The New York City Conflicts of Interest Board will review charges that advertisements featuring New York City Comptroller Elizabeth Holtzman promoting a city bond program violate city conflict of interest rules.
Mark D. Hoffer, executive director of the board, said he and his staff will review the charges made by comptroller candidate Alan G. Hevesi. Hevesi, a Queens assemblyman, is challenging Holtzman for the Democratic nomination for city comptroller.
In a letter to Hoffer, Hevesi yesterday asked that the board "consider whether the advertisements comply with the New York City Charter and the rules of the New York City Conflicts of Interest Board."
Hevesi said the problem with the ads is that they serve the dual purpose of promoting the bonds while acting as de facto campaign commercials.
"They curry favor with the comptroller, who selects the members of New York City's underwriting consortium," Hevesi said in a statement.
In addition, he said, "The advertisements violate at least the spirit of the contribution limits of the New York City campaign finance law and may well violate the rules themselves."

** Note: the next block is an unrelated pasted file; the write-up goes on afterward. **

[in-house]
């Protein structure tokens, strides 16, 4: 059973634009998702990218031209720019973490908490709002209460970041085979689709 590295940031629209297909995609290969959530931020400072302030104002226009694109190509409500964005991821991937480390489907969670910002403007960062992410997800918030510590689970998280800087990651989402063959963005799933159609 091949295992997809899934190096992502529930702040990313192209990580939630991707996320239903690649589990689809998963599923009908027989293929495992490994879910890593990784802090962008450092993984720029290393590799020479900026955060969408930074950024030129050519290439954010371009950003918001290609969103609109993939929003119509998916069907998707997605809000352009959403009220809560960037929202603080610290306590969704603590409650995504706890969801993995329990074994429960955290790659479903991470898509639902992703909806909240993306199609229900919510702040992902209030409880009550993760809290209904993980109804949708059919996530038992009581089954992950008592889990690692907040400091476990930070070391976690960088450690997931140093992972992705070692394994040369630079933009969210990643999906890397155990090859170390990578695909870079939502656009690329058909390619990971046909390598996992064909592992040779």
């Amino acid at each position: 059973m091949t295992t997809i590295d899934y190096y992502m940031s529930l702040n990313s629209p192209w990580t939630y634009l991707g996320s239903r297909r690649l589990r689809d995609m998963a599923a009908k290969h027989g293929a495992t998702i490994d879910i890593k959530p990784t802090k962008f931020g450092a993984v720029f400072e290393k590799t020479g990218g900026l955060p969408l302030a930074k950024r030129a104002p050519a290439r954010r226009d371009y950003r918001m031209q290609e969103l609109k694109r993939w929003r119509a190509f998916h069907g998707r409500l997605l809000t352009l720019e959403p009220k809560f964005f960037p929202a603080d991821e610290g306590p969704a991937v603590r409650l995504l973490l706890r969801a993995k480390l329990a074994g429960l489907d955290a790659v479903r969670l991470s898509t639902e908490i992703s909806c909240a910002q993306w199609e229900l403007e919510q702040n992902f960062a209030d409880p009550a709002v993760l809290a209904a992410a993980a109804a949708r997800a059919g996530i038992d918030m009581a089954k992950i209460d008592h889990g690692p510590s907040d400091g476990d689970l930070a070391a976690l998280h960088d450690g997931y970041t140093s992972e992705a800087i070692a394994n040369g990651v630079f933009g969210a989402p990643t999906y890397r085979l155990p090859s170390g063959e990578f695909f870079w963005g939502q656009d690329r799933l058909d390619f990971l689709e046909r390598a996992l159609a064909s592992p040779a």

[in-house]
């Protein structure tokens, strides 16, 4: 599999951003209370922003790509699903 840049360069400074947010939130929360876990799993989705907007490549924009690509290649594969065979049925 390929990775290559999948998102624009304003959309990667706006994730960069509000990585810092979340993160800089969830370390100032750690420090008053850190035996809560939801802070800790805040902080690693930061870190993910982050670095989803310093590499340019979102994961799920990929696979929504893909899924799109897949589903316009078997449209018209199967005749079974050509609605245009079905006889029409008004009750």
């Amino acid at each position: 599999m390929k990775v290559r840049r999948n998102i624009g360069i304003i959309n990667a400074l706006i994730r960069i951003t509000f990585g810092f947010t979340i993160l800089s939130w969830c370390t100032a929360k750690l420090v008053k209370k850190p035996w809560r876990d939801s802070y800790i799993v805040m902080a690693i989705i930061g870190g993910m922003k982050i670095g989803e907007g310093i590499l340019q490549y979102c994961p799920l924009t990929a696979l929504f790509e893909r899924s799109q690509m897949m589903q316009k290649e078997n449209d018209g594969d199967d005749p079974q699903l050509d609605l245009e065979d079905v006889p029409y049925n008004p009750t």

"I'm looking at the matter," Hoffer said. "I plan to put this before the Conflict of Interest Board as soon as possible. If the board thinks there is a problem, we will ask the Department of Investigation to investigate the matter."
The advertisements, which appear on television, feature Holtzman promoting the NYC Bonds program. NYC Bonds, also known as mint-bonds, are sold in small denominations and are designed retail investors. City Mayor David N. Dinkins is also featured in the television advertisements.
Maerwydd McFarland, a spokeswoman for Holtzman, said advertising for the NYC Bonds program is handled by Prudential Securities, the lead underwriter of the program. The city plans to sell NYC Bonds during its next bond sale, she said.
"We do this every time we sell NYC Bonds." McFarland said. "It's all handled by the underwriters. Focus groups show that the city will have more success selling the bonds" if Dinkins and Holtzman are featured in the commercials.
McFarland said she did not know how much the advertising costs, but said it is deducted from the bond sale as a marketing expense.
A Prudential official in charge of promoting the program could not be reached for comment.